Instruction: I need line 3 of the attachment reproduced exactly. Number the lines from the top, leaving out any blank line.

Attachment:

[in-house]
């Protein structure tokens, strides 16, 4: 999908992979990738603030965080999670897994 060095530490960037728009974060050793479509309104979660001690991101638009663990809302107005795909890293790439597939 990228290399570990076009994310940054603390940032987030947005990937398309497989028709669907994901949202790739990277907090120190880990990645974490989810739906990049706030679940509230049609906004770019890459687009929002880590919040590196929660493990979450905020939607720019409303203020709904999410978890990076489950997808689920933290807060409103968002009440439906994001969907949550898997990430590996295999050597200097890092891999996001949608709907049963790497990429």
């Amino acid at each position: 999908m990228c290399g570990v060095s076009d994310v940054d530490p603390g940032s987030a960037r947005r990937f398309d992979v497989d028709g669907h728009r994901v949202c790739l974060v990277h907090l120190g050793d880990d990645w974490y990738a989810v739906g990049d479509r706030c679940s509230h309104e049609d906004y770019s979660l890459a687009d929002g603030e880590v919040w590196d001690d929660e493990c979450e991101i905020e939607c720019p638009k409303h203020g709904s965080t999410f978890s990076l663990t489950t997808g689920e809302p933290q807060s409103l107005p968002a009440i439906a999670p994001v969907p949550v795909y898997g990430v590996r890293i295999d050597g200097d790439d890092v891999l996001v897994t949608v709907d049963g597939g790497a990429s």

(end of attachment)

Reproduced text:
């Amino acid at each position: 999908m990228c290399g570990v060095s076009d994310v940054d530490p603390g940032s987030a960037r947005r990937f398309d992979v497989d028709g669907h728009r994901v949202c790739l974060v990277h907090l120190g050793d880990d990645w974490y990738a989810v739906g990049d479509r706030c679940s509230h309104e049609d906004y770019s979660l890459a687009d929002g603030e880590v919040w590196d001690d929660e493990c979450e991101i905020e939607c720019p638009k409303h203020g709904s965080t999410f978890s990076l663990t489950t997808g689920e809302p933290q807060s409103l107005p968002a009440i439906a999670p994001v969907p949550v795909y898997g990430v590996r890293i295999d050597g200097d790439d890092v891999l996001v897994t949608v709907d049963g597939g790497a990429s």